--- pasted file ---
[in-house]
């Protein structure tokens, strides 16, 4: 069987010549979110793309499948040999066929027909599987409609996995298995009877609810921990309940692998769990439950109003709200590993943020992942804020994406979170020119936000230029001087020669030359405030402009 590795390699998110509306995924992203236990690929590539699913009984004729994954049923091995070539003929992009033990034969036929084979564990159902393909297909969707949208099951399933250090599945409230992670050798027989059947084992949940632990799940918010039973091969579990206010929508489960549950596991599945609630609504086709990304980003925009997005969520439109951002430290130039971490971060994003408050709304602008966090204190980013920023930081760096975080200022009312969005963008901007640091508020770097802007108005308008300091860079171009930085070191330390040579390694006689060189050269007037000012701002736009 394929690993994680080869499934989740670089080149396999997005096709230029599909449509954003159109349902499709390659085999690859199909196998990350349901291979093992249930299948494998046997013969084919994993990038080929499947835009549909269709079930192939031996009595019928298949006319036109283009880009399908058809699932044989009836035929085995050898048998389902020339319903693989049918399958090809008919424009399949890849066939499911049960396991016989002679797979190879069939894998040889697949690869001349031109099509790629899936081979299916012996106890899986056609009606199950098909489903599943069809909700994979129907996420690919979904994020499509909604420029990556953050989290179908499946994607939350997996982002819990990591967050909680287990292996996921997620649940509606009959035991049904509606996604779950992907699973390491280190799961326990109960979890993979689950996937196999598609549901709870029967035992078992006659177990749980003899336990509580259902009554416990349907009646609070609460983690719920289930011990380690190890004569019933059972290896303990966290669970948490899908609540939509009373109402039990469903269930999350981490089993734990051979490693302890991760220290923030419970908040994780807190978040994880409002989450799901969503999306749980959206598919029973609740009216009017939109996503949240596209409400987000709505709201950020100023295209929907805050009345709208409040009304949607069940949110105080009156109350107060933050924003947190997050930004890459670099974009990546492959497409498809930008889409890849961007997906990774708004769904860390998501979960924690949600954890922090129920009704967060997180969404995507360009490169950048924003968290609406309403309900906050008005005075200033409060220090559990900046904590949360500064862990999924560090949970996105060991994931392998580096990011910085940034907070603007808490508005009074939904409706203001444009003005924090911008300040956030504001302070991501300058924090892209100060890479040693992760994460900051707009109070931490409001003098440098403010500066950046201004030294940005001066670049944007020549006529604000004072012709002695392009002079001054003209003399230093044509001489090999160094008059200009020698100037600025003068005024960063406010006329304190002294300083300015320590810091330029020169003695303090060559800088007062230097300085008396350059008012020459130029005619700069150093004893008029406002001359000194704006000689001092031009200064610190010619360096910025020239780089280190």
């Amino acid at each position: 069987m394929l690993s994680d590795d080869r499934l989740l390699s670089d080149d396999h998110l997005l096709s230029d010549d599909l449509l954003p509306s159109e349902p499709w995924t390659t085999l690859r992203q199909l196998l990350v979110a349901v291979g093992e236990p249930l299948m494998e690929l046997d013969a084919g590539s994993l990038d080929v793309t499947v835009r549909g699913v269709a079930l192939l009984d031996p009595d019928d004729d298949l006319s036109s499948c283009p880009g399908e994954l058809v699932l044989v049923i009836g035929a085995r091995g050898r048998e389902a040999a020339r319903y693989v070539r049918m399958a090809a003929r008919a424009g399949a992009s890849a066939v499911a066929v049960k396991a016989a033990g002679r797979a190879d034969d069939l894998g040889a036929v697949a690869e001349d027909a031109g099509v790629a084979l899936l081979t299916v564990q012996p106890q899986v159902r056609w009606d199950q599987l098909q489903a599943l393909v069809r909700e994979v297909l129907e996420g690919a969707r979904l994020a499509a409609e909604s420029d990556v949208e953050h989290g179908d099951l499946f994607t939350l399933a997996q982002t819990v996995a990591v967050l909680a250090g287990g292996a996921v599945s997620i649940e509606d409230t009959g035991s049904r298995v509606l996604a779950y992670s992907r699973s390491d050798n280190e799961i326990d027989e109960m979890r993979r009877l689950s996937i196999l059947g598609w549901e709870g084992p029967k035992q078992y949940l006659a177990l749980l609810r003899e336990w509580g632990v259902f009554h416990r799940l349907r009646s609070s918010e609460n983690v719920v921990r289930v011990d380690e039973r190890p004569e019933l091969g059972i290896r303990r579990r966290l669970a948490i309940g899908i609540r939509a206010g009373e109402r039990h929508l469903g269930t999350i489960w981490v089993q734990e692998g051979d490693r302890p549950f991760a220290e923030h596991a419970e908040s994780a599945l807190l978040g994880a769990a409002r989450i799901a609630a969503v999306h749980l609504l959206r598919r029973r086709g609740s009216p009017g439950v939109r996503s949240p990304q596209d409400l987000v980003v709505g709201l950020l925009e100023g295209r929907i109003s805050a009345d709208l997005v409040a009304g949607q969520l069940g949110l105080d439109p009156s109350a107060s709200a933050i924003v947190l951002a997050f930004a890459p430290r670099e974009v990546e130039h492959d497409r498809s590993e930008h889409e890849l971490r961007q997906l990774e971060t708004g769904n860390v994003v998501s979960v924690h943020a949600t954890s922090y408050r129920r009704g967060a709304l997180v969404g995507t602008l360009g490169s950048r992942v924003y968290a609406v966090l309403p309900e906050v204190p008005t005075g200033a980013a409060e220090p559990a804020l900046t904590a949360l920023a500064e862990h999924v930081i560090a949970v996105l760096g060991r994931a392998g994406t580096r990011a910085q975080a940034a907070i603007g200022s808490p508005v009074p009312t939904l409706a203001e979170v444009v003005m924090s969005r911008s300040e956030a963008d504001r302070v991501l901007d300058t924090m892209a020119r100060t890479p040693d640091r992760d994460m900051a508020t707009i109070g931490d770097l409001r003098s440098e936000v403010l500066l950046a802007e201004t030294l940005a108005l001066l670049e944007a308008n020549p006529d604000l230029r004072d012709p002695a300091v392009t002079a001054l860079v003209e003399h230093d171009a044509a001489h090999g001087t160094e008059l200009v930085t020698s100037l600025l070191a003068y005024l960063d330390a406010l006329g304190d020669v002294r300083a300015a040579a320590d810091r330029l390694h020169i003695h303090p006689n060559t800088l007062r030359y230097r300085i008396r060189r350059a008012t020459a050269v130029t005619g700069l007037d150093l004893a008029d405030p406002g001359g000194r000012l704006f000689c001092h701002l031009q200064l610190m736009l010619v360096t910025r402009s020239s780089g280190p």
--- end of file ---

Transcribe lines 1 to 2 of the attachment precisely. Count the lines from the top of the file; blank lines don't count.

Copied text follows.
[in-house]
């Protein structure tokens, strides 16, 4: 069987010549979110793309499948040999066929027909599987409609996995298995009877609810921990309940692998769990439950109003709200590993943020992942804020994406979170020119936000230029001087020669030359405030402009 590795390699998110509306995924992203236990690929590539699913009984004729994954049923091995070539003929992009033990034969036929084979564990159902393909297909969707949208099951399933250090599945409230992670050798027989059947084992949940632990799940918010039973091969579990206010929508489960549950596991599945609630609504086709990304980003925009997005969520439109951002430290130039971490971060994003408050709304602008966090204190980013920023930081760096975080200022009312969005963008901007640091508020770097802007108005308008300091860079171009930085070191330390040579390694006689060189050269007037000012701002736009 394929690993994680080869499934989740670089080149396999997005096709230029599909449509954003159109349902499709390659085999690859199909196998990350349901291979093992249930299948494998046997013969084919994993990038080929499947835009549909269709079930192939031996009595019928298949006319036109283009880009399908058809699932044989009836035929085995050898048998389902020339319903693989049918399958090809008919424009399949890849066939499911049960396991016989002679797979190879069939894998040889697949690869001349031109099509790629899936081979299916012996106890899986056609009606199950098909489903599943069809909700994979129907996420690919979904994020499509909604420029990556953050989290179908499946994607939350997996982002819990990591967050909680287990292996996921997620649940509606009959035991049904509606996604779950992907699973390491280190799961326990109960979890993979689950996937196999598609549901709870029967035992078992006659177990749980003899336990509580259902009554416990349907009646609070609460983690719920289930011990380690190890004569019933059972290896303990966290669970948490899908609540939509009373109402039990469903269930999350981490089993734990051979490693302890991760220290923030419970908040994780807190978040994880409002989450799901969503999306749980959206598919029973609740009216009017939109996503949240596209409400987000709505709201950020100023295209929907805050009345709208409040009304949607069940949110105080009156109350107060933050924003947190997050930004890459670099974009990546492959497409498809930008889409890849961007997906990774708004769904860390998501979960924690949600954890922090129920009704967060997180969404995507360009490169950048924003968290609406309403309900906050008005005075200033409060220090559990900046904590949360500064862990999924560090949970996105060991994931392998580096990011910085940034907070603007808490508005009074939904409706203001444009003005924090911008300040956030504001302070991501300058924090892209100060890479040693992760994460900051707009109070931490409001003098440098403010500066950046201004030294940005001066670049944007020549006529604000004072012709002695392009002079001054003209003399230093044509001489090999160094008059200009020698100037600025003068005024960063406010006329304190002294300083300015320590810091330029020169003695303090060559800088007062230097300085008396350059008012020459130029005619700069150093004893008029406002001359000194704006000689001092031009200064610190010619360096910025020239780089280190």